Long-term unemployment can deter a successful transition from youth to adulthood and affect multiple human development dimensions. For example, it can lead to stress, anxiety, depression and general illness, and is associated with reduced life expectancy. Persistent low incomes are also associated with poorer mental health and well-being, especially when generating a sense of scarcity or insufficiency compared with peers in a community.[1] People at the lower end of the income spectrum suffer from mental distress 1.5 to 3 times as often as people at the higher end and are more likely to experience violent crime and traumatic events.[2]

The report highlights five strategic pathways that can harness the employability of South Africa’s youth and unleash the transformative power of youth for inclusive growth and structural transformation of South Africa: 
  • Urgently prioritize public sector investments in education and skills development and scale up effective initiatives that harness youth participation in the economy: Education and skills development require an overhaul, including through transforming curricula to focus on industry needs, future growth pathways and ‘future skills’; innovative pedagogy; and quality teachers, equipment and learning resources. This transformation is only possible if financial investments in education and skills can be safeguarded and gradually increased.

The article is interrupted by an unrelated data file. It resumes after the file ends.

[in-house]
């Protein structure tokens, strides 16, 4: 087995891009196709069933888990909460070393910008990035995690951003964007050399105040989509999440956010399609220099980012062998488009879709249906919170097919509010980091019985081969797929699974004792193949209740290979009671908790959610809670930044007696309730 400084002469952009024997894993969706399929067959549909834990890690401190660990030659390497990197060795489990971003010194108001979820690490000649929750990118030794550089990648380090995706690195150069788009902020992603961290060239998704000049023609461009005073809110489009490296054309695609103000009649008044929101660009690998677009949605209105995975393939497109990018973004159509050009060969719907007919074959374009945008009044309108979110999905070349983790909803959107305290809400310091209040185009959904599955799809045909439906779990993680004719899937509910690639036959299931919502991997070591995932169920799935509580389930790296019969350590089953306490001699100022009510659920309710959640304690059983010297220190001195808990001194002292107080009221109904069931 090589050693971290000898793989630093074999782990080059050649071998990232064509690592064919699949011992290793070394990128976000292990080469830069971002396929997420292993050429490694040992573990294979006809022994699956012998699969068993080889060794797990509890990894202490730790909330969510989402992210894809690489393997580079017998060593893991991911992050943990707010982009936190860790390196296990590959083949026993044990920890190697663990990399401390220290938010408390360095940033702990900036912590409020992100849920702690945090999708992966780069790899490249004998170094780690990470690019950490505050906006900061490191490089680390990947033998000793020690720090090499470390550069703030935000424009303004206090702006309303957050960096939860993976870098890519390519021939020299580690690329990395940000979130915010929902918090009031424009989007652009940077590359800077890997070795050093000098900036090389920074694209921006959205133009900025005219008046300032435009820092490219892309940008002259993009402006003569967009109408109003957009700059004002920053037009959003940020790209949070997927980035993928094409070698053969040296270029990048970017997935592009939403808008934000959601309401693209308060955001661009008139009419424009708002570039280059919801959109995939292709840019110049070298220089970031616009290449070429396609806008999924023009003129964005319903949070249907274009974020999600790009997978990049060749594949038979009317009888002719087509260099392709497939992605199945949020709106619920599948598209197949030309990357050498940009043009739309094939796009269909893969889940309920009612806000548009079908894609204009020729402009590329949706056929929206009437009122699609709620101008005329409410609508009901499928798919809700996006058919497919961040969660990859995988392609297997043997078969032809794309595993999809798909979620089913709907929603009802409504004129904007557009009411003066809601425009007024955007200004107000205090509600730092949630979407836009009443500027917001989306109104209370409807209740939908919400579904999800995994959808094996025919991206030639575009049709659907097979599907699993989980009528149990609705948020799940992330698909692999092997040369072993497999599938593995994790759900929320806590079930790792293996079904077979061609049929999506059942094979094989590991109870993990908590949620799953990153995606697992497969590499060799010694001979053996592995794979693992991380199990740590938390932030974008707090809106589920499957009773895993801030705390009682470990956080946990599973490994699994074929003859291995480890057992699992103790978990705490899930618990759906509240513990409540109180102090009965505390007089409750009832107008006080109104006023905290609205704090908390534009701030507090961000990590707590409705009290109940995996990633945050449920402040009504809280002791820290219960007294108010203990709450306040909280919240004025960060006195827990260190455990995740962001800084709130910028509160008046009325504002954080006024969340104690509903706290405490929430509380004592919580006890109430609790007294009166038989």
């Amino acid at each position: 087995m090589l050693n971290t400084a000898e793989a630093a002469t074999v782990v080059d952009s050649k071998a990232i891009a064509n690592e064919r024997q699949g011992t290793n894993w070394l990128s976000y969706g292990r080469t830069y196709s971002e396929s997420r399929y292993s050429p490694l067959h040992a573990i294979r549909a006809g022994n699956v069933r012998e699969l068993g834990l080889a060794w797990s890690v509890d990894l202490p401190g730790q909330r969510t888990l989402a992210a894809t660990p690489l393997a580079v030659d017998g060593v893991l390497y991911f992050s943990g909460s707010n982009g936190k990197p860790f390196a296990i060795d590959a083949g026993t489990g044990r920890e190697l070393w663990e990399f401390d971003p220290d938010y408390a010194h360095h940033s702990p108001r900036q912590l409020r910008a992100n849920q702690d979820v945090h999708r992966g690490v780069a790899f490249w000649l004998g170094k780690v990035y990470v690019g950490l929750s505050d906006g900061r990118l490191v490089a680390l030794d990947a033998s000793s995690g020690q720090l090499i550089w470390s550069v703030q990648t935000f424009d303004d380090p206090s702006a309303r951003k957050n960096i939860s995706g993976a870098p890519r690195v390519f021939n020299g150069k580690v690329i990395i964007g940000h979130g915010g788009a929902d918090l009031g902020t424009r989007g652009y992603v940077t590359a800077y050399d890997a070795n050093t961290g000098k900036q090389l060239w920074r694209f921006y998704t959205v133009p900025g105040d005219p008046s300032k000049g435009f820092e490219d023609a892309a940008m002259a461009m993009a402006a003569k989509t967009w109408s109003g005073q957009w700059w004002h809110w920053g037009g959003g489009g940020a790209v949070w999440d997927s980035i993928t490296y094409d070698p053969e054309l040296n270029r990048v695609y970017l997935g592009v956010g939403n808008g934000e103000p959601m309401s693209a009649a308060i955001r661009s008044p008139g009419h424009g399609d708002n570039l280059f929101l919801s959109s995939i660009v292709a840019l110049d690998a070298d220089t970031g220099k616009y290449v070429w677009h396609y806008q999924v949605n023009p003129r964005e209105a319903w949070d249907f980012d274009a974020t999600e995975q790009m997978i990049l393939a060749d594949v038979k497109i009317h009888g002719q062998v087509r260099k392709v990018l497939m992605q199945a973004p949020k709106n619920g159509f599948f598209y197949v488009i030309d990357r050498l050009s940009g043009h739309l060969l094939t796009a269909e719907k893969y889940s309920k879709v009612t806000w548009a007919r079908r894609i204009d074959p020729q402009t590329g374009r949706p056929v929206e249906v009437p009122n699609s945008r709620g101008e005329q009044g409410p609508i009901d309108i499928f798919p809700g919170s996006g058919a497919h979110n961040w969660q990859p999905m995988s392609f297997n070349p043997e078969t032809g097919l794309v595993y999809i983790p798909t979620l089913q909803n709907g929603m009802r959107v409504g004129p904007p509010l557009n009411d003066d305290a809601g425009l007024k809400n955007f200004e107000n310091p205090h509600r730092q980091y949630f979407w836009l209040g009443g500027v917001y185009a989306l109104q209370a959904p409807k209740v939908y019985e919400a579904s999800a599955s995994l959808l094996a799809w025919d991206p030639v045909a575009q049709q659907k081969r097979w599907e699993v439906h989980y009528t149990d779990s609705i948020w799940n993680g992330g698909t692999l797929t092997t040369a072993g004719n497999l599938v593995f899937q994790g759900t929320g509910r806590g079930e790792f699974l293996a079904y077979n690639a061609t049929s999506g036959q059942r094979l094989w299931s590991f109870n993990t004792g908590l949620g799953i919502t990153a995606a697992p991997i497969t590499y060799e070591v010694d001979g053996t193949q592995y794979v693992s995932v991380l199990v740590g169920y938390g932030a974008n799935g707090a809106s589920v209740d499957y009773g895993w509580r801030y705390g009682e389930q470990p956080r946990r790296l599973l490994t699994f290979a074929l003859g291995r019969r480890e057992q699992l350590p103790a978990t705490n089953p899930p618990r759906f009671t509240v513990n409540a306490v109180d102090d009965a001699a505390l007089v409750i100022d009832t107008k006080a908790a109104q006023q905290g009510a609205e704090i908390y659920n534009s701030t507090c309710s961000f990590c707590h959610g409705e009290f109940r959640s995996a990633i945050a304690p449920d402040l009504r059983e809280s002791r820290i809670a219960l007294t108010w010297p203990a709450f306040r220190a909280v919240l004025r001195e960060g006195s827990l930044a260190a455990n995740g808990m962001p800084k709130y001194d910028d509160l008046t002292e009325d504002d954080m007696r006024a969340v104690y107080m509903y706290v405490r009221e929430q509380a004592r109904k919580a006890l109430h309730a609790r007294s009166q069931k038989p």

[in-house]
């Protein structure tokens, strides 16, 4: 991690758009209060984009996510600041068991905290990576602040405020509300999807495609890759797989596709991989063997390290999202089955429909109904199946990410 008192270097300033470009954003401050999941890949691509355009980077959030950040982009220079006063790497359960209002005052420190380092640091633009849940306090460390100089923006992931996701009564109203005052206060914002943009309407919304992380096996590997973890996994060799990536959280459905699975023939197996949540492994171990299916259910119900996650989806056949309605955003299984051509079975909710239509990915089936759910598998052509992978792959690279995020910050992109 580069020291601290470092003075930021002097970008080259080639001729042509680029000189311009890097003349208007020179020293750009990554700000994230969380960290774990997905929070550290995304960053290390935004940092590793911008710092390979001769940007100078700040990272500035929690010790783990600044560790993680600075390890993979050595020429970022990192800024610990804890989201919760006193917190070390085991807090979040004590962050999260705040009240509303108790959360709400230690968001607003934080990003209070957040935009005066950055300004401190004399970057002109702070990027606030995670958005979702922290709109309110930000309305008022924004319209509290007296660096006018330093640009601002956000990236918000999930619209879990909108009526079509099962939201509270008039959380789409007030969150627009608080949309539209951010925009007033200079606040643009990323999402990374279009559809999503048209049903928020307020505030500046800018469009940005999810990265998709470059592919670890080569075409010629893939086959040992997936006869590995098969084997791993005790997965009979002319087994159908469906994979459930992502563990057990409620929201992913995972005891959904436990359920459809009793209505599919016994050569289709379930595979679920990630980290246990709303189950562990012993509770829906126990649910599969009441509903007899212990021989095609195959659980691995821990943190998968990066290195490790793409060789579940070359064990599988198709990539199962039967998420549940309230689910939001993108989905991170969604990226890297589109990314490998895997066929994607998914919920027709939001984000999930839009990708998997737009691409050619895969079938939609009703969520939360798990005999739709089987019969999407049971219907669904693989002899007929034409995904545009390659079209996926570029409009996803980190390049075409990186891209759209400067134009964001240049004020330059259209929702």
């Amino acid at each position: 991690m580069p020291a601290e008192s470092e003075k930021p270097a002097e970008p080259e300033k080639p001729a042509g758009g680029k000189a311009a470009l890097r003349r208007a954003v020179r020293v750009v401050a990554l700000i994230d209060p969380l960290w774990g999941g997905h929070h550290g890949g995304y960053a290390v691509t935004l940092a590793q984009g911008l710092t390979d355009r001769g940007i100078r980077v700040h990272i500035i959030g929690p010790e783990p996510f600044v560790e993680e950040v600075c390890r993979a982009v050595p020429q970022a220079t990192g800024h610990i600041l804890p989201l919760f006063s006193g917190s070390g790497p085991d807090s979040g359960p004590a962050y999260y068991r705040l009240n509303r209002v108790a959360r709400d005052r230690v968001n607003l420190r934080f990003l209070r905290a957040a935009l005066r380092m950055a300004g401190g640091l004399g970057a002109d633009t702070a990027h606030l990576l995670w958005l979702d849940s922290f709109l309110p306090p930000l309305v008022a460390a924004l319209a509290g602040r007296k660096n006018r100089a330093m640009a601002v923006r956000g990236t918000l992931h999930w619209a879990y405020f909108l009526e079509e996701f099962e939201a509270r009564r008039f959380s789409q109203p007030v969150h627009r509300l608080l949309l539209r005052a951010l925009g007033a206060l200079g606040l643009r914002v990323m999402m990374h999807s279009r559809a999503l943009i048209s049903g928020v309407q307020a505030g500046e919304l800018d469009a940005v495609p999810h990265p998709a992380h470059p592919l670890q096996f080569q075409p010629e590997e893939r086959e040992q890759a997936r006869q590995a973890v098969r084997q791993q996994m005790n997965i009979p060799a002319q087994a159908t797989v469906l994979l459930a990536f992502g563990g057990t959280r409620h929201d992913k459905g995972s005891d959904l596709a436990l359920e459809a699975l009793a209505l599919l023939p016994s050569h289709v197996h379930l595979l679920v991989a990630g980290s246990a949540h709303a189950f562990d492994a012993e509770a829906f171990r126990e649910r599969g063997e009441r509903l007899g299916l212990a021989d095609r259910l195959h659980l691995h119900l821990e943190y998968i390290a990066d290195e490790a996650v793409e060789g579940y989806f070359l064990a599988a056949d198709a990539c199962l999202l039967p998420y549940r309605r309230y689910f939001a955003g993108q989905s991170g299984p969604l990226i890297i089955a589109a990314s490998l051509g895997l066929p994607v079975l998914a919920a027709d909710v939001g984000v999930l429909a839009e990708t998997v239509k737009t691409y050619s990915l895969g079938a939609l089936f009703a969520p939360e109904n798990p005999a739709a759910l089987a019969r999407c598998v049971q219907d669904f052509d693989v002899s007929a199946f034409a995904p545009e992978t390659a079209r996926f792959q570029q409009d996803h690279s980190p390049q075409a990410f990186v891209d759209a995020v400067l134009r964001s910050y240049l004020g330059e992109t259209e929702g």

• Develop one-stop job services consolidating existing tools and services: South Africa needs to invest in employment services programmes such as job search assistance and access to labour market information, job counselling and placement services, and financial assistance programmes. There is a striking mismatch in channels used by young people seeking employment compared to those used by employers in recruitment. Most young people still heavily rely on family and personal networks in searching for a job, underscoring inequalities in entering the labour market.[3] Well-run employment services would help them to more quickly find better quality jobs aligned with their aspirations and skills. Government-run employment services are important channels in increasing labour market participation, supporting successful job and career transitions, and enabling greater transparency in the job market.

  • Expand youth entrepreneurship in technology-based and green industries: Harnessing entrepreneurship in the green and digital economy can be achieved through three action areas namely, raising awareness and improving talent development in the field of green and technology business culture and models, including for start-ups and social entrepreneurship among youth, creating an environment for investments in start-ups and green enterprises by facilitating investment opportunities through crowdfunding, impact investment funds and venture capital, and provision of business development services and other financial and technical support schemes through start-up challenges, social innovation challenges and incubation facilities.